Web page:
-- Carolyn Howard (angry_bumblebee@yahoo.co.uk), December 28, 2004.

There is no way that Hamlet has and Oedipus Complex, even a pre-Freudian one. It just does not fit with the words and language he uses, ever, about Gertrude, nor with his love and admiration for his father. In addition, his hatred of Claudius is wholly and only because of Claudius's incest in marrying Gertrude, Claudius's dissolute character (indicated by drunkenness as well as the incest), and of course Claudius's murder of King Hamlet. That is all quite enough, without there being any suggestion that he is jealous of Claudius.

But your question seems a bit academic. Certainly III.iv and elsewhere shows that Hamlet is a loving son who wants to save his mother's soul. However it is natural that he can't view this wholly calmly and detachedly. Whilst not being 'a lover', 'in love' with his mother, he is nevertheless very much emotionally torn apart by the situation. He hates Claudius for the reasons given above. He is angry with his mother for marrying Claudius so fast - as if just immediately forgetting her love for King Hamlet - as well as for marrying Claudius at all. He is probably deeply afraid for his mother's soul, just as he shows in a few places that he is for his own, since he does love her deeply as her son.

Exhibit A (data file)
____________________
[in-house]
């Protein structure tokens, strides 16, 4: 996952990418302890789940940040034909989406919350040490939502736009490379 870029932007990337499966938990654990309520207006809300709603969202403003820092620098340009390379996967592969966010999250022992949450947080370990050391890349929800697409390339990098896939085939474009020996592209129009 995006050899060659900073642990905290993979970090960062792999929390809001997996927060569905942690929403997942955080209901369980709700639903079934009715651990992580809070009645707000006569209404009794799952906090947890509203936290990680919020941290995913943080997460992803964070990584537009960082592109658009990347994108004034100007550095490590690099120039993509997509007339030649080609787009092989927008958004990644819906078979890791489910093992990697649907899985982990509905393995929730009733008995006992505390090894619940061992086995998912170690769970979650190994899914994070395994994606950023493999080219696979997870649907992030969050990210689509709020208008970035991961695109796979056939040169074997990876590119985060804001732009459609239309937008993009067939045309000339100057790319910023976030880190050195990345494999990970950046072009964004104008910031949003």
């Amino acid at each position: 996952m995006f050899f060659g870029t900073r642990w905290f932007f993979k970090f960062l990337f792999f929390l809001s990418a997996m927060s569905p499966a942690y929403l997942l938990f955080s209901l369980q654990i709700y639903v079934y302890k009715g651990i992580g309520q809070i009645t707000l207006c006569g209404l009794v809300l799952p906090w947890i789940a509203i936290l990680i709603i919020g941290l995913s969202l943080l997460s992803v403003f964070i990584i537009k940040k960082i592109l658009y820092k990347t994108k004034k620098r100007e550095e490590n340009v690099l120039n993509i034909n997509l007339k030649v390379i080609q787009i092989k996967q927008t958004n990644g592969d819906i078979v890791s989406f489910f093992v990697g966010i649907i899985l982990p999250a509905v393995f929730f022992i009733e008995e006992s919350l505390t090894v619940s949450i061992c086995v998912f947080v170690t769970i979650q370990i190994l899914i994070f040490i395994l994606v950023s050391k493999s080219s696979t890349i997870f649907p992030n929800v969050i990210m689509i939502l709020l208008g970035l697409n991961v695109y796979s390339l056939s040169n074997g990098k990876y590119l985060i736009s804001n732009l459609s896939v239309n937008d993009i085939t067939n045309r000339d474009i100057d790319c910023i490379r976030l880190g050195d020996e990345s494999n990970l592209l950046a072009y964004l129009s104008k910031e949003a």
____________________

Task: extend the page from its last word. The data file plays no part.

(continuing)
-- catherine england (catherine.england@arts.usyd.edu.au), December 28, 2004.

To counter your reply:

The 'Closet' Scene

hamlet has a long speech in this and he uses sexual remarks about his mother's insecurity and inability to control sexual desires; 'Sense you sure have, Else could you not have notion'...Sense meaning sexual desire.